2.  Wehrmacht's military strategies in the Eastern Front (Stalingrad, Kurst, German Retreat, Leningrad, etc.)
3.  Development of the German Army from 1933-1945
4.  Blitzkrieg tactics
5.  Biographies of German military heroes (Erwin Rommel, Heinz Guderian, etc.)
6.  U-boat Campaigns (1939-1945)

Though I do not agree with Germany's anti-Semitic politics during the period, I am amazed at the advances they made in the field of battlefield strategy, and the development of the first jet fighter (Me-262) and the first modern submarine (Type XXIII).

It took the full might of the US, British, and Russian forces to destroy this military machine.

<{POST_SNAPBACK}>

too eurocentric...

#48 vagabond

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Posted 07 May 2006 - 09:05 PM

some others i recommend:

-william manchester: "american caesar" (about gen. douglas macarthur)

<{POST_SNAPBACK}>

i had also read this wonderful book but critics say that it was bland... they say the best MacArthur biography is D. Clayton James' three volume The Years of MacArthur... for a philippine focus try Douglas MacArthur: The Philippine Years by Carol Morris Petillo.

#49 vagabond

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Posted 07 May 2006 - 09:10 PM

Yes, I forgot about "The Last Battle", thanks for making me look for it in my collection.

William Manchester's "Goodbye Darkness" is also an interesting read. He talks about his USMC experience. I am also collecting literature on the USMC. Krulak's "First to Fight" discusses the fight of the USMC in Congress to remain in existence as a separate arm of the US Armed Forces. I have some books on the Pacific campaign like Guadalcanal, Okinawa, Iwo Jima, Tarawa, Peleliu but I still want more. In the Korean War, I am also compiling literature on the Chosin Reservoir campaign.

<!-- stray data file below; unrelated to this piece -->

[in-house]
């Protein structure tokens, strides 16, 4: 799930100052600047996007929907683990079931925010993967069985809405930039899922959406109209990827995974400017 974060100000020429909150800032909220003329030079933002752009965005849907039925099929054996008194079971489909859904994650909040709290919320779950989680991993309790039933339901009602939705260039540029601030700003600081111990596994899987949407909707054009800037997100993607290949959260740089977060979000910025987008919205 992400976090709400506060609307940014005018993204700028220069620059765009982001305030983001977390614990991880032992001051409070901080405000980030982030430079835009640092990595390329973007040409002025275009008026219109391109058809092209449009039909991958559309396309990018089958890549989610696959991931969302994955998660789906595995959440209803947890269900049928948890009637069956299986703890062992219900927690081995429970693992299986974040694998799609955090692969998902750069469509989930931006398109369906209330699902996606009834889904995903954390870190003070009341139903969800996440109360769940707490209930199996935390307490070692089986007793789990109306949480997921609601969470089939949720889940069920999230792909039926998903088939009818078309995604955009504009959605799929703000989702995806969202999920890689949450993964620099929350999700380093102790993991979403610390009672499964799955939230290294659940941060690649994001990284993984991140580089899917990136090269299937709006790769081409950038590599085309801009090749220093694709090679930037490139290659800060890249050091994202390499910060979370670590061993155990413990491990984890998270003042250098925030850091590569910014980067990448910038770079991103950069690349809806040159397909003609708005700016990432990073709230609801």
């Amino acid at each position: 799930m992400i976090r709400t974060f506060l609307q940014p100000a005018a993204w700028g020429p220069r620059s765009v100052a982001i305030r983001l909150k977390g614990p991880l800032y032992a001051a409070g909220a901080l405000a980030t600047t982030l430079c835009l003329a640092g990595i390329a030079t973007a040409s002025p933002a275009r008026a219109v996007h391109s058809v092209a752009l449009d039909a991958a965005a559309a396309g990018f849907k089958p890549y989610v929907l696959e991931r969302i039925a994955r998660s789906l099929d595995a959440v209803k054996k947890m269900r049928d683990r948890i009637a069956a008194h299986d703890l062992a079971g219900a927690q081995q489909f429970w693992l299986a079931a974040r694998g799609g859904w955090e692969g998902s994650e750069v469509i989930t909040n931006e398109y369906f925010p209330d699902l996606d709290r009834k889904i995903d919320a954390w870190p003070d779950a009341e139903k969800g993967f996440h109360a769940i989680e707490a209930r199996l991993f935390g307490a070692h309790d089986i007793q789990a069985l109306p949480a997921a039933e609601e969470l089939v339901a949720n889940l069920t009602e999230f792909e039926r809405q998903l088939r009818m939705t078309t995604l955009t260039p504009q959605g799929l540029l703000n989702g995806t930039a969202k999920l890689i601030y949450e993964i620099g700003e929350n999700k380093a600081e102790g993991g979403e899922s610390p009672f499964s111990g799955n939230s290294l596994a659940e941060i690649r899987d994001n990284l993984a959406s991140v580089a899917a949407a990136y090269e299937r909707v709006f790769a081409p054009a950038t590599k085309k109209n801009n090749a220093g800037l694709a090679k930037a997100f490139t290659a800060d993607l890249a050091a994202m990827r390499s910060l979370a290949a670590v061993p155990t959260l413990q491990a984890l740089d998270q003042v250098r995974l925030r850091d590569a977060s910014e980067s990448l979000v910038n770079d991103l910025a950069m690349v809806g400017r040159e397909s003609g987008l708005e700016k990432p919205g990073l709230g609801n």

<{POST_SNAPBACK}>

for the Korean War try R. Foot's The Wrong War: American Policy and the Dimension of the Korean Conflict, 1950-1953 and W.W. Stueck's The Korean War: An International History.

#50 vagabond

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Posted 07 May 2006 - 09:16 PM

I have a book on the liberation of Manila that written by a Filipino author, a professor at Adamson University.  His writing style is ok pero what impresses are the details he provides in the book.  It was well researched.  I'll post both the author's name and title later.

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is the author alfonso aluit?

#51 willow_boy

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Posted 07 May 2006 - 09:19 PM

willow

if i remember correctly, wasn't manila the second most destroyed city in ww2, after warsaw? this sounds like an interesting book. is it still available?

<{POST_SNAPBACK}>


Hellspawn,

Yes, Manila, after Warsaw, was the second most devastated city of the war. A lot of the beautiful, pre-war Philippine architecture was lost due to this liberation. My sister bought the book for me at National Book Store about 4 years ago (2002). It may still be available.

What I like about the book was that it was very well researched. The author interviewed survivors of the different families who lived in Ermita, Malate, and Intramuros and documented their experience and fate at the hands of the Japanese.

#52 vagabond

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Posted 07 May 2006 - 09:20 PM

I like Clancy's "Red Storm Rising".

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yes this was a nice reading though you wouldnt be surprise of the war's winner...